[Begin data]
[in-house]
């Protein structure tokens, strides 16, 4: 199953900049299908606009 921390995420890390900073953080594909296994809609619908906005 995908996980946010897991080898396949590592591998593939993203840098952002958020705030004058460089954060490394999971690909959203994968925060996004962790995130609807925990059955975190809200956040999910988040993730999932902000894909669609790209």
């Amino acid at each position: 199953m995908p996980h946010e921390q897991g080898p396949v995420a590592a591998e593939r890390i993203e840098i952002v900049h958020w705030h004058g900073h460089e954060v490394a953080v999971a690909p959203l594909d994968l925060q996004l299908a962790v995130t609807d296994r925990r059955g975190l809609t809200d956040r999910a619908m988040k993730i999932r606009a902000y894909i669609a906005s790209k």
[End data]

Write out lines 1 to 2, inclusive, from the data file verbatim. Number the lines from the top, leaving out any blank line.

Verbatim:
[in-house]
């Protein structure tokens, strides 16, 4: 199953900049299908606009 921390995420890390900073953080594909296994809609619908906005 995908996980946010897991080898396949590592591998593939993203840098952002958020705030004058460089954060490394999971690909959203994968925060996004962790995130609807925990059955975190809200956040999910988040993730999932902000894909669609790209």